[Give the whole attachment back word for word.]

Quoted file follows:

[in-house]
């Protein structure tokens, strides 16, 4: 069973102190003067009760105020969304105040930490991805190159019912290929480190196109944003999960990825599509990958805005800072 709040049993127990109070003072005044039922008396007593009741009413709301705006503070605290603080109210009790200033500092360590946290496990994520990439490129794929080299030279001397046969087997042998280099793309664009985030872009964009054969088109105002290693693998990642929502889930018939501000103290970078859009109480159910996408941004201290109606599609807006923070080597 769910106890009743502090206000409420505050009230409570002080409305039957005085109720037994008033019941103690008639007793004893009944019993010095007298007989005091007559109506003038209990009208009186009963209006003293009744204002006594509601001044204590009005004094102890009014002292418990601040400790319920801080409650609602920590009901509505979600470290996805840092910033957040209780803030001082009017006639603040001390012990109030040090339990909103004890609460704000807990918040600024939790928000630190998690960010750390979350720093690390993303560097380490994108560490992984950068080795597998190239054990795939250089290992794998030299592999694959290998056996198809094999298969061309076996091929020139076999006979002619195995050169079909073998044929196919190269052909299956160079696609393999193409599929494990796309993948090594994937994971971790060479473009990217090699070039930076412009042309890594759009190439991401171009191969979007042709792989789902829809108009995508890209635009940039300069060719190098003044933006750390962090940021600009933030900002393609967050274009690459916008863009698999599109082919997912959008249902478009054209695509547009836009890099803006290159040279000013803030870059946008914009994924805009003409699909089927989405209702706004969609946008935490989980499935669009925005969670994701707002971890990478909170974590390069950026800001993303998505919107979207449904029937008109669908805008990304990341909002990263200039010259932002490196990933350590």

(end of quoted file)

[in-house]
């Protein structure tokens, strides 16, 4: 069973102190003067009760105020969304105040930490991805190159019912290929480190196109944003999960990825599509990958805005800072 709040049993127990109070003072005044039922008396007593009741009413709301705006503070605290603080109210009790200033500092360590946290496990994520990439490129794929080299030279001397046969087997042998280099793309664009985030872009964009054969088109105002290693693998990642929502889930018939501000103290970078859009109480159910996408941004201290109606599609807006923070080597 769910106890009743502090206000409420505050009230409570002080409305039957005085109720037994008033019941103690008639007793004893009944019993010095007298007989005091007559109506003038209990009208009186009963209006003293009744204002006594509601001044204590009005004094102890009014002292418990601040400790319920801080409650609602920590009901509505979600470290996805840092910033957040209780803030001082009017006639603040001390012990109030040090339990909103004890609460704000807990918040600024939790928000630190998690960010750390979350720093690390993303560097380490994108560490992984950068080795597998190239054990795939250089290992794998030299592999694959290998056996198809094999298969061309076996091929020139076999006979002619195995050169079909073998044929196919190269052909299956160079696609393999193409599929494990796309993948090594994937994971971790060479473009990217090699070039930076412009042309890594759009190439991401171009191969979007042709792989789902829809108009995508890209635009940039300069060719190098003044933006750390962090940021600009933030900002393609967050274009690459916008863009698999599109082919997912959008249902478009054209695509547009836009890099803006290159040279000013803030870059946008914009994924805009003409699909089927989405209702706004969609946008935490989980499935669009925005969670994701707002971890990478909170974590390069950026800001993303998505919107979207449904029937008109669908805008990304990341909002990263200039010259932002490196990933350590």